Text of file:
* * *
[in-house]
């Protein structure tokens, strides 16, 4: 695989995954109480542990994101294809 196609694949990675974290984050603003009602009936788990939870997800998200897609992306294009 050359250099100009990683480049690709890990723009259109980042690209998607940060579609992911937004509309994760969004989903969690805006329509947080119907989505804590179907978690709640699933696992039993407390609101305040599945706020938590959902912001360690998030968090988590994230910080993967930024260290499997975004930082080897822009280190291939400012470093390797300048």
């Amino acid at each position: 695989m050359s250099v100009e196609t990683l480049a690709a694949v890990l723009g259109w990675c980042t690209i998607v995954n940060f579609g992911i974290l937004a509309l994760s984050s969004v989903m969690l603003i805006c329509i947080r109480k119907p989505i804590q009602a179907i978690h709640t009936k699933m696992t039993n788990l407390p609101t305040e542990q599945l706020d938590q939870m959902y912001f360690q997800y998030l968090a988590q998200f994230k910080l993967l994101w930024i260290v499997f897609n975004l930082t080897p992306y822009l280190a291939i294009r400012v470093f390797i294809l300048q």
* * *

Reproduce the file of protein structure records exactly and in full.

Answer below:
[in-house]
């Protein structure tokens, strides 16, 4: 695989995954109480542990994101294809 196609694949990675974290984050603003009602009936788990939870997800998200897609992306294009 050359250099100009990683480049690709890990723009259109980042690209998607940060579609992911937004509309994760969004989903969690805006329509947080119907989505804590179907978690709640699933696992039993407390609101305040599945706020938590959902912001360690998030968090988590994230910080993967930024260290499997975004930082080897822009280190291939400012470093390797300048």
């Amino acid at each position: 695989m050359s250099v100009e196609t990683l480049a690709a694949v890990l723009g259109w990675c980042t690209i998607v995954n940060f579609g992911i974290l937004a509309l994760s984050s969004v989903m969690l603003i805006c329509i947080r109480k119907p989505i804590q009602a179907i978690h709640t009936k699933m696992t039993n788990l407390p609101t305040e542990q599945l706020d938590q939870m959902y912001f360690q997800y998030l968090a988590q998200f994230k910080l993967l994101w930024i260290v499997f897609n975004l930082t080897p992306y822009l280190a291939i294009r400012v470093f390797i294809l300048q």